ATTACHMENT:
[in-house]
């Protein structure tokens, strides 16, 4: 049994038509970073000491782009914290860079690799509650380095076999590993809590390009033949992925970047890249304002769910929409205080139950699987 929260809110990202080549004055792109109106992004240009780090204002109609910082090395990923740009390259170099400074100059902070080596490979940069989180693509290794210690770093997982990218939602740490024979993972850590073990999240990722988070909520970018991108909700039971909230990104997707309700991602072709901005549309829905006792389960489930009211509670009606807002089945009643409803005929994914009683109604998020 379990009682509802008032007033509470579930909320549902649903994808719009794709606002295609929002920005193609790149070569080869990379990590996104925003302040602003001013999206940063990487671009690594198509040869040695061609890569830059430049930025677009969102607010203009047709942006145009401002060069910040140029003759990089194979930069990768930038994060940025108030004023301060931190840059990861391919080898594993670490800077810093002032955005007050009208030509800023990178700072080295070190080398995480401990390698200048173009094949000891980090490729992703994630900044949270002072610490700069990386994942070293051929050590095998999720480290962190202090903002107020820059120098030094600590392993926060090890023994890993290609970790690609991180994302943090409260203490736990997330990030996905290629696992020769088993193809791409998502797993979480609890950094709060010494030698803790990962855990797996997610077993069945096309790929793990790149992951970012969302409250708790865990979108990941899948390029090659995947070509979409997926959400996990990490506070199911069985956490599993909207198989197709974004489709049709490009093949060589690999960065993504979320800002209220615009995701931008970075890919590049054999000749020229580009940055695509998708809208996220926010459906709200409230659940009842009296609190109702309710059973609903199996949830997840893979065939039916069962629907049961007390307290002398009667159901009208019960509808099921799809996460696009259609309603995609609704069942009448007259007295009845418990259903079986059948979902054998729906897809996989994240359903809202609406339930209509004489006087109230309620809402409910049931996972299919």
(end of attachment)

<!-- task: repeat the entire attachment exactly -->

[in-house]
């Protein structure tokens, strides 16, 4: 049994038509970073000491782009914290860079690799509650380095076999590993809590390009033949992925970047890249304002769910929409205080139950699987 929260809110990202080549004055792109109106992004240009780090204002109609910082090395990923740009390259170099400074100059902070080596490979940069989180693509290794210690770093997982990218939602740490024979993972850590073990999240990722988070909520970018991108909700039971909230990104997707309700991602072709901005549309829905006792389960489930009211509670009606807002089945009643409803005929994914009683109604998020 379990009682509802008032007033509470579930909320549902649903994808719009794709606002295609929002920005193609790149070569080869990379990590996104925003302040602003001013999206940063990487671009690594198509040869040695061609890569830059430049930025677009969102607010203009047709942006145009401002060069910040140029003759990089194979930069990768930038994060940025108030004023301060931190840059990861391919080898594993670490800077810093002032955005007050009208030509800023990178700072080295070190080398995480401990390698200048173009094949000891980090490729992703994630900044949270002072610490700069990386994942070293051929050590095998999720480290962190202090903002107020820059120098030094600590392993926060090890023994890993290609970790690609991180994302943090409260203490736990997330990030996905290629696992020769088993193809791409998502797993979480609890950094709060010494030698803790990962855990797996997610077993069945096309790929793990790149992951970012969302409250708790865990979108990941899948390029090659995947070509979409997926959400996990990490506070199911069985956490599993909207198989197709974004489709049709490009093949060589690999960065993504979320800002209220615009995701931008970075890919590049054999000749020229580009940055695509998708809208996220926010459906709200409230659940009842009296609190109702309710059973609903199996949830997840893979065939039916069962629907049961007390307290002398009667159901009208019960509808099921799809996460696009259609309603995609609704069942009448007259007295009845418990259903079986059948979902054998729906897809996989994240359903809202609406339930209509004489006087109230309620809402409910049931996972299919």